ABUJA, Nigeria: The President of the Nigeria Labor Congress (NLC) has issued a warning of a potential nationwide strike if the current petrol price is raised.
Speaking at an African Trade Union Alliance gathering in Nigeria’s capital city, Abuja, NLC President Joe Ajaero stated that he would rally his members for an indefinite nationwide strike if petrol prices were to increase.
Ajaero emphasized that Nigerian workers would not provide advance notice to the government or officials if the price of petrol rises in the near future, criticising the Federal Ministry of Labor and Employment, accusing it of seeking injunctions from the Federal Ministry of Justice to deter labor from responding to fuel price hikes.
Amid recent indications from oil vendors that petrol prices might surge to over N700 per liter if the naira continues to depreciate against the dollar, the current price stands at N617 per liter in many regions of the country, with a slightly lower rate of N577 in Lagos.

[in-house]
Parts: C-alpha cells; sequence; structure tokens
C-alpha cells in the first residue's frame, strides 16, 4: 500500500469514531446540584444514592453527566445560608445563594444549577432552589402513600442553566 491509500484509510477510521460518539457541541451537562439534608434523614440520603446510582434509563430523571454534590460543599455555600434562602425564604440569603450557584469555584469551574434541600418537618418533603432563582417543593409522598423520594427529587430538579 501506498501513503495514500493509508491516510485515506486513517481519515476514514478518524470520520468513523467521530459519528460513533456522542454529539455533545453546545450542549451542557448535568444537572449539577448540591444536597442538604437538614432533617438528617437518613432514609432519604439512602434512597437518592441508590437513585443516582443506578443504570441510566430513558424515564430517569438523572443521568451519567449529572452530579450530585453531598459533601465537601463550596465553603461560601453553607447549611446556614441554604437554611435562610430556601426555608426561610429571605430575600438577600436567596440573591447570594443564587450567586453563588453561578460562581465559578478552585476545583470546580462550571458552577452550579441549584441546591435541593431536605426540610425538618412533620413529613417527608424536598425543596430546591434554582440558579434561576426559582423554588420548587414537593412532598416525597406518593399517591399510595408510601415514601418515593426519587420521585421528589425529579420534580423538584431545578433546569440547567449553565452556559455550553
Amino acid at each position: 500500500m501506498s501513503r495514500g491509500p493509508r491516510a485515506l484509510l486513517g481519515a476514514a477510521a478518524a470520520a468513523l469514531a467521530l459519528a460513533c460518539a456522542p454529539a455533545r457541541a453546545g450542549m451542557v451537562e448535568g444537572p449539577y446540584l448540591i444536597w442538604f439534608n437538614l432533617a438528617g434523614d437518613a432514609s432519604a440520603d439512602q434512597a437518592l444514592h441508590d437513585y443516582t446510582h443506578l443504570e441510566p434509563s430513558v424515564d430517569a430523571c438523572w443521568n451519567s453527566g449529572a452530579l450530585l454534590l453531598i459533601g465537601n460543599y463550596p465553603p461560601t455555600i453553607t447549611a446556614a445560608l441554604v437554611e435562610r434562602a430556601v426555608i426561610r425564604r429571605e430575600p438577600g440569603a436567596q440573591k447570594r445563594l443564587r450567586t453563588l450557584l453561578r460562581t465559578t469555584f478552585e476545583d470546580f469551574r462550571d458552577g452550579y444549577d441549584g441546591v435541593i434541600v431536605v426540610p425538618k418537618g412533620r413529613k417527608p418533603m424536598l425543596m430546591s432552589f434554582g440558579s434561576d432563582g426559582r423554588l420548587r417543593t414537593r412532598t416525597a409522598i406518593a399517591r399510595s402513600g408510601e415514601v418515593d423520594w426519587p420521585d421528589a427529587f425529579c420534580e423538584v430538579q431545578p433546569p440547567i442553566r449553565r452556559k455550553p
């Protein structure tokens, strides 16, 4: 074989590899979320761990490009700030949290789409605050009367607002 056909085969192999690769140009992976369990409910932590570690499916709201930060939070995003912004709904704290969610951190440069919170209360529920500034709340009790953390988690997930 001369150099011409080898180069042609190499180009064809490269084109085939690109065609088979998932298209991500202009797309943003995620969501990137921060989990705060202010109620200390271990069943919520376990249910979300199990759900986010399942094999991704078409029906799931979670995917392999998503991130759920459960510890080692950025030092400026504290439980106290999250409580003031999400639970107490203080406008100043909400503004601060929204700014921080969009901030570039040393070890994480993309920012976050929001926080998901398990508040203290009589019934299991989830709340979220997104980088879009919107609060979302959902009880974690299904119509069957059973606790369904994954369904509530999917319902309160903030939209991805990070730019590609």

The NLC has consistently voiced opposition to petrol price hikes, asserting that the government must involve workers in decisions regarding subsidy removal.
Meanwhile, the Nigerian National Petroleum Corporation (NNPC) Limited has sought to quell speculation by asserting that it has no plans to increase the pump price of petrol.
In a recent tweet, NNPC Retail assured customers that the company is committed to offering quality products at affordable prices across its nationwide retail stations.
However, media reports last week hinted at a potential price increase due to the continuous devaluation of the naira, which had reached an all-time low of N950 to the dollar in the parallel market by Thursday.
Oil marketers also weighed in on the matter, suggesting that petrol prices could rise to a range of N680/liter to N720/liter in the coming weeks if the dollar maintains its current trading range between N910 and N950 in the black market.
As speculation looms over potential price adjustments, concerns over the impact on consumers and the overall economy persist.